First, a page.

Read this before you start preparing for IELTS
You should read this before you start spending time and money getting ready for the IELTS test or taking IELTS classes.
The first thing you need to do is be realise that IELTS is a language test. That means, in general, the better your English is, the better you will do in the exam. This is especially true for the listening and speaking test. However, most people prepare for the Academic Module rather than the General Module, which means the kind of language you need to be good at to do well is a little different.
Here, I have answered some common questions I have received about preparing for IELTS over the last 7 or so years.
1. Is my language good enough?
Generally, you should not even think about IELTS practice until you are at least Intermediate (IELTS 4.5 or 5). If you are this low, you will have trouble controlling the different word forms (e.g. pollute, pollution, polluter, polluted), and you will struggle to understand the listenings and readings.
Another way of thinking about this is the words you know. You should know the first 2000 common words from the General Service List, and then you should start developing your academic vocabulary. Read the post What IELTS Reading vocabulary do I need?
2. Do I need lots of complex grammar and vocabulary to do well in the IELTS exam?
This all depends on your goals. If you need a 7, you need to understand complicated language, but you should focus on producing natural language, which is a bit different. Here, on IELTS7.guru we focus on getting you to learn common native-sounding phrases and linking techniques to improve your speaking and writing. Also, remember, in both speaking and writing, you need to say and write many 100% sentences. If you only use complicated language, you will probably make lots of mistakes.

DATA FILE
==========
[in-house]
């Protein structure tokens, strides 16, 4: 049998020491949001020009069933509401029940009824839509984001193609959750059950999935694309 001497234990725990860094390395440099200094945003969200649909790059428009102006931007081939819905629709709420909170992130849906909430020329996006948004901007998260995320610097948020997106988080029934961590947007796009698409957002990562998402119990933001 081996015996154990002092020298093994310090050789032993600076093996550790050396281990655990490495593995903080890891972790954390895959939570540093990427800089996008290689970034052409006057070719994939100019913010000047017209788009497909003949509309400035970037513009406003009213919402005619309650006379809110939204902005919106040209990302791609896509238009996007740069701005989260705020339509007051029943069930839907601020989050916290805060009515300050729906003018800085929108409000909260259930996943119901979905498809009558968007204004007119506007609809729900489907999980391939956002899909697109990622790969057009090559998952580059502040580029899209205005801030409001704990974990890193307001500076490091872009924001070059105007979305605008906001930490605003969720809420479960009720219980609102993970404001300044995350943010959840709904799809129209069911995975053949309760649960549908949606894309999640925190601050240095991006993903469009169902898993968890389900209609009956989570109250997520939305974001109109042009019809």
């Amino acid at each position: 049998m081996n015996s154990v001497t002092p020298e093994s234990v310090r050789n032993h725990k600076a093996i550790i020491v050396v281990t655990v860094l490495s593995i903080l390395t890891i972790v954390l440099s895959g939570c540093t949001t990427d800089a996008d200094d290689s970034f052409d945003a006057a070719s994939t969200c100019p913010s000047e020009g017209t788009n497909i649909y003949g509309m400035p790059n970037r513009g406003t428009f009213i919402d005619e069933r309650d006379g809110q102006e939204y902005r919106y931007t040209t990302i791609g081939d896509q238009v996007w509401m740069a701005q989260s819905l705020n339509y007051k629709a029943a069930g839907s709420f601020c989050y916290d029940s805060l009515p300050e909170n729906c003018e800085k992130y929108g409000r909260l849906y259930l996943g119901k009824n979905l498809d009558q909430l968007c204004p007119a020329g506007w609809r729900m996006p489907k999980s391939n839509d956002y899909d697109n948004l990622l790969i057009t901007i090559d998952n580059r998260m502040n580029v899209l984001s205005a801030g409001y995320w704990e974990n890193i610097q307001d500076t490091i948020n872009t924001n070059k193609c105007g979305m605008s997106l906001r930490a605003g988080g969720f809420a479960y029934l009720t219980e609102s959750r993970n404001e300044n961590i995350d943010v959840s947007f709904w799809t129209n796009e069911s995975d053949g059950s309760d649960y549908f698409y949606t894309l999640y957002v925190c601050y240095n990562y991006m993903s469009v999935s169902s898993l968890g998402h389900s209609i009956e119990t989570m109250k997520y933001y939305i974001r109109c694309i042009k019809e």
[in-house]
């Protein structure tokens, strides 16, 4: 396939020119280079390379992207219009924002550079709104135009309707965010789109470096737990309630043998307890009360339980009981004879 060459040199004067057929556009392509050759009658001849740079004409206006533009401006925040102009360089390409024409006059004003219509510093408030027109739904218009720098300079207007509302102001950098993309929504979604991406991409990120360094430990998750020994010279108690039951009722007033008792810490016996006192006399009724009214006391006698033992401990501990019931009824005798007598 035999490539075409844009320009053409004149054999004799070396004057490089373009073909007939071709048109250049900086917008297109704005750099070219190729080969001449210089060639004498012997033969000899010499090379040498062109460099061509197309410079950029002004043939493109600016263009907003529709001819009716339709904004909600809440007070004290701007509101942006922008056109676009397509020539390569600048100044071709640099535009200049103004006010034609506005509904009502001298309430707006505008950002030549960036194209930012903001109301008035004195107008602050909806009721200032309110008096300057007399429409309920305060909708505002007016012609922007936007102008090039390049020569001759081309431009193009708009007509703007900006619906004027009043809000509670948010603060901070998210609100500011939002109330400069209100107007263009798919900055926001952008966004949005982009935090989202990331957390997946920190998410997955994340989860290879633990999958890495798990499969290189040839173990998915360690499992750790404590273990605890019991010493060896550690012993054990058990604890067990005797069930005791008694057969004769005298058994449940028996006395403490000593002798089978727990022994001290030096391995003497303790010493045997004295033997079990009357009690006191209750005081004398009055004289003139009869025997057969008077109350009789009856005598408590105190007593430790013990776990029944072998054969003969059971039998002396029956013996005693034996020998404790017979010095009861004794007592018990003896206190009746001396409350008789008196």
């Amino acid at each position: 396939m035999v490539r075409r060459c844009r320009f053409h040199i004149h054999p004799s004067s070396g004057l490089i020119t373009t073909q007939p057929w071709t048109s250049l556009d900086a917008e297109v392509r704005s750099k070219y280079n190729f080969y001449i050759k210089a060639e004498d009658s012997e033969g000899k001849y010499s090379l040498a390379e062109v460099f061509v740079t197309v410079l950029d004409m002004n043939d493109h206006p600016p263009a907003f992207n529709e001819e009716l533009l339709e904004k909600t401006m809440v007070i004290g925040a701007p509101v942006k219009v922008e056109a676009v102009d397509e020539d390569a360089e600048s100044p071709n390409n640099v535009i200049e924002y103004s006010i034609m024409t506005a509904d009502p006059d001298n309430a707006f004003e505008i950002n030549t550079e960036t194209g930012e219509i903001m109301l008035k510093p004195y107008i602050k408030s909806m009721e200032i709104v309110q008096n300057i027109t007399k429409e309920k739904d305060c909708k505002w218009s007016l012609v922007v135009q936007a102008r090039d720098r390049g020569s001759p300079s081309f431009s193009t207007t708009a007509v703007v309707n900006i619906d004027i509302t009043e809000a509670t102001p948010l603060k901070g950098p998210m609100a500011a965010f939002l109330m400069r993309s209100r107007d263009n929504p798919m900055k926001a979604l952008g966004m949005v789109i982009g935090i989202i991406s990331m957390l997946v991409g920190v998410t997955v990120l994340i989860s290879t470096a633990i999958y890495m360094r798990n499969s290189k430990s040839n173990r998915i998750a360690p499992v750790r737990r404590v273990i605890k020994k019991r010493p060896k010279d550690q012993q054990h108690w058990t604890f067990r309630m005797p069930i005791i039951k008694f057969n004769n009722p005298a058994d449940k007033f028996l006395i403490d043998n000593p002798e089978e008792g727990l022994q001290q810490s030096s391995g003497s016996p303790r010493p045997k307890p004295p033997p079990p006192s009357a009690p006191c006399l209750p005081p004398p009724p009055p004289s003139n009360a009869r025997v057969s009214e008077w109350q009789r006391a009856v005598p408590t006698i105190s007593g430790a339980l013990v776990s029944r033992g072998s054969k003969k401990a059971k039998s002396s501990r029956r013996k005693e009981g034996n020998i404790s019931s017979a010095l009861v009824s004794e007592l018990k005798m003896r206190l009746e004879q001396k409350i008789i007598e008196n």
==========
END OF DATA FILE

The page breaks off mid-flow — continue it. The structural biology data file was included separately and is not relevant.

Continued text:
3. Can I prepare for IELTS by myself?
To a certain extent you can. You can build your listening and reading by doing lots of both. You can improve your writing by focusing on producing correct simple sentence patterns. However, in my experience, if you are a little low and you learn by yourself, most learners get stuck at around IELTS 5 or 6. They may have lots of words, but they don’t have the skills, and language range and accuracy to to move towards a 7 in speaking and writing. If you are already around a 6 or so, you can probably improve to a 6.5 by yourself, but most people still need some additional help.
Some other FAQ posts.
Have more questions about preparing for IELTS?
I Hope this helps! People always have lots of IELTS questions. If you have a question that isn’t covered above, I can help.
The best thing to do is to join our IELTS7.guru newsletter below. I regularly receive and answer questions about IELTS through the newsletter. Also, if someone has questions through facebook, or youtube I also usually answer them in the newsletter too.